Uber finds itself in the news for lots of reasons, not all of them good. The most recent story concerns the firing of 20 employees for a variety of bad behaviors to show that they were being held accountable for their actions. I am not so concerned with whether this was a good move as much as if it will lead to change.
Certainly, the publicness of the firings meant that they were done as a message to Uber employees and the investment community.It says, “Yes, we hear you about our culture and we are doing something about it.” What it doesn’t say is, “You have been rewarding our CEO who does the same things, but we are not so sure what to do about that.”
Firing a bunch of people does not improve a company’s culture, even if it was the right decision. Rather, it instills fear. And while it may convey a message of what will not be tolerated, the action does not reinforce any positive behaviors that senior management would like to see. It is almost like sentencing people to hang by the neck until they cheer up.
Uber has grown their business by the asking for forgiveness rather than permission. That type of a model, by definition, rewards people for bending the rules to the extreme. Their challenge is how to continue with a culture based on disrupting the status quo but respects the people who support it. That will require threading a pretty small needle.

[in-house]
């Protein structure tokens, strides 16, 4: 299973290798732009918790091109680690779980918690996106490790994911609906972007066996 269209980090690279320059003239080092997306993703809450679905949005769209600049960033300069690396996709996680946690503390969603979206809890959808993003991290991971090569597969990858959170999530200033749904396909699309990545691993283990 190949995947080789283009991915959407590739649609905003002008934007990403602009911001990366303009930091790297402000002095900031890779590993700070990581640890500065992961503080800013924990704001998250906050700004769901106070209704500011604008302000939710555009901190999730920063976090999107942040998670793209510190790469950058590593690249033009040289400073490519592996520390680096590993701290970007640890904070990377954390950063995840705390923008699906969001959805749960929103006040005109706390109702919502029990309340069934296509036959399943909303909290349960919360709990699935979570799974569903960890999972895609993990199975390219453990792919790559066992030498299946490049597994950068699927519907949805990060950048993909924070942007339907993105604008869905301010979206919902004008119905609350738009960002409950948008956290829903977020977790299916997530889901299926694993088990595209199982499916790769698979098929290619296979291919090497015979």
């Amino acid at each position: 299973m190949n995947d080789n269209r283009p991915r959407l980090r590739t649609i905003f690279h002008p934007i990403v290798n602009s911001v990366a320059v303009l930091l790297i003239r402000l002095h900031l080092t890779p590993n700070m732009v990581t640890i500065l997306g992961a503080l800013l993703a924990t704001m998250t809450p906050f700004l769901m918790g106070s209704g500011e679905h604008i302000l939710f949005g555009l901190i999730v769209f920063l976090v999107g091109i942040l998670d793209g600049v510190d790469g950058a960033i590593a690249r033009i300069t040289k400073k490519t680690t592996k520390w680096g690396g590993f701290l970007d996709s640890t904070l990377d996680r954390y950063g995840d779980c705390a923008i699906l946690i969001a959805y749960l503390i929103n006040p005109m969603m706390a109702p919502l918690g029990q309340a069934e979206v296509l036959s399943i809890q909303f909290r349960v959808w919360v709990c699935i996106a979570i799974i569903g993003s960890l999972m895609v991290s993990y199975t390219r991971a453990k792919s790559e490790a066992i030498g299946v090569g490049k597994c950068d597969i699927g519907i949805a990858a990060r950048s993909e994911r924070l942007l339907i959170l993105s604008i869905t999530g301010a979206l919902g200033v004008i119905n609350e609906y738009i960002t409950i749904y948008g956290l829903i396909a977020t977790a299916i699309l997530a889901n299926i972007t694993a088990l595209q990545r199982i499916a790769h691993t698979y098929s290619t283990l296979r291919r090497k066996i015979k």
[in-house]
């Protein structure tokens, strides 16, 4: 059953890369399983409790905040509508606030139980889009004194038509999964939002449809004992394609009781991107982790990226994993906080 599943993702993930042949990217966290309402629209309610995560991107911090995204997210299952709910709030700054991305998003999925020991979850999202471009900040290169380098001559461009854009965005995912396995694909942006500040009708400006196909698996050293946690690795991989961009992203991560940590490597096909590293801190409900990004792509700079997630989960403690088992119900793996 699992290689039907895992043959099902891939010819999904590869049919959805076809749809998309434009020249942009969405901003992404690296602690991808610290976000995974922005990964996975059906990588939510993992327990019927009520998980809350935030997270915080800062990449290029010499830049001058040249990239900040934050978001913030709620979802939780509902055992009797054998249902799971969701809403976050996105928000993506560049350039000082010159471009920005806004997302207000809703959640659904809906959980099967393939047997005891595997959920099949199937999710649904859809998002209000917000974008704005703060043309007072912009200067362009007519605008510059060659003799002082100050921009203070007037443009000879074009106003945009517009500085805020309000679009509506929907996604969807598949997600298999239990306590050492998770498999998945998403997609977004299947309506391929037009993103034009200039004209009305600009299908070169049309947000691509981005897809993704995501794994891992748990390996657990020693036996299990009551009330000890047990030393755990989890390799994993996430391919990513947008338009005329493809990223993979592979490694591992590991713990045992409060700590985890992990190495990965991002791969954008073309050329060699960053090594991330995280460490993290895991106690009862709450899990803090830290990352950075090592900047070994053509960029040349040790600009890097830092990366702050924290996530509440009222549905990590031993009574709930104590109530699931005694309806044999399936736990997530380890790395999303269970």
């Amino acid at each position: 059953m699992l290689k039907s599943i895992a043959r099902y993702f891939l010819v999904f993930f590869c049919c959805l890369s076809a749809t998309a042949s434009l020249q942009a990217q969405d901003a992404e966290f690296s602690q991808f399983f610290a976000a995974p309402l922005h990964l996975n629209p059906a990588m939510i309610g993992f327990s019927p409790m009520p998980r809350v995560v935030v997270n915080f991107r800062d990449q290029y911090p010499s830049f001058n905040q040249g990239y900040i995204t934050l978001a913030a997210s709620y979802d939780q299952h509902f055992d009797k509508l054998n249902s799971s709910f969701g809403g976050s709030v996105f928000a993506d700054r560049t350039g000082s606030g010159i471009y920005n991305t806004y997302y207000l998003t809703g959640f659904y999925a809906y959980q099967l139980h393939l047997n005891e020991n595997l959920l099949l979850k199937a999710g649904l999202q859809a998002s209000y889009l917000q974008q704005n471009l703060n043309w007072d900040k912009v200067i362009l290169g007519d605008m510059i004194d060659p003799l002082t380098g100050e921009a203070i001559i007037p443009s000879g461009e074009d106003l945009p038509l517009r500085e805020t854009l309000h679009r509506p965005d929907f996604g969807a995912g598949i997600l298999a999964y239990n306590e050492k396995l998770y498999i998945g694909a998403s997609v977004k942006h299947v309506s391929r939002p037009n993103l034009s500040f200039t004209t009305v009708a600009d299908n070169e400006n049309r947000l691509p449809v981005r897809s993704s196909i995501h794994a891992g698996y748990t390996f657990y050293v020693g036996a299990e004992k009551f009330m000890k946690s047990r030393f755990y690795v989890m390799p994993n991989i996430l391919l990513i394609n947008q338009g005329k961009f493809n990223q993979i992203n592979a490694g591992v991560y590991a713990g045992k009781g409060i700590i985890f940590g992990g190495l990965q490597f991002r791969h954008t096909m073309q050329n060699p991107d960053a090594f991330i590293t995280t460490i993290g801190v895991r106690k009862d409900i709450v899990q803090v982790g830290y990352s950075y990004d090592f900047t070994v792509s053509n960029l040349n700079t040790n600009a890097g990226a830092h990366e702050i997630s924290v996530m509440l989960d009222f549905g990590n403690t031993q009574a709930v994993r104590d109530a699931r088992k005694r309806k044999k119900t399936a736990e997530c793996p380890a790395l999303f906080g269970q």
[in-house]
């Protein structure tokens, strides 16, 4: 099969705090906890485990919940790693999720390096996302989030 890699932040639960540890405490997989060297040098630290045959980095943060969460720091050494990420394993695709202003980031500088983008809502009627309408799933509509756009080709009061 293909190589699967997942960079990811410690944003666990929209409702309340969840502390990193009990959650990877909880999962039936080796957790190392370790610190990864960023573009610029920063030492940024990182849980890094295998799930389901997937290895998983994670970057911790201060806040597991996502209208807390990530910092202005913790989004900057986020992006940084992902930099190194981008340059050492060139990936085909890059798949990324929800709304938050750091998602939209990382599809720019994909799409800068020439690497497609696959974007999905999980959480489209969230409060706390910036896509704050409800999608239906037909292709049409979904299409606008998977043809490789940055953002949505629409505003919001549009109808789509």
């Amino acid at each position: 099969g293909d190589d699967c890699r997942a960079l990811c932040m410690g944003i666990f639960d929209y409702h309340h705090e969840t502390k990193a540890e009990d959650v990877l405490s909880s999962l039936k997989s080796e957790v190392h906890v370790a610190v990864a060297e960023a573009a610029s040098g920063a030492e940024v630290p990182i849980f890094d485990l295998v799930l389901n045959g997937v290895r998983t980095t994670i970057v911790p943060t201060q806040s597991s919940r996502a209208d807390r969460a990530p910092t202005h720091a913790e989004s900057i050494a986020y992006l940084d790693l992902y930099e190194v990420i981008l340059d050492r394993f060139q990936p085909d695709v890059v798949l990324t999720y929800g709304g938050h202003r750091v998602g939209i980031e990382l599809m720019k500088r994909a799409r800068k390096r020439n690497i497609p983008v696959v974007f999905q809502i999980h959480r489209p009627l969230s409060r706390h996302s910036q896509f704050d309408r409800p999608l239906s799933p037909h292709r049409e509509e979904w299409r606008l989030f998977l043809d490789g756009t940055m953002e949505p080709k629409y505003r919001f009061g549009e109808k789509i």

Changing a culture requires time and consistency. Management needs to look at every aspect of its people processes (recruiting, hiring, onboarding, training, compensation, performance management, and succession planning) and ask, “Have we put in the right incentives and are we modeling the correct behaviors for a sustainable culture?” Cultures do not happen overnight and they do not change after a few heads roll.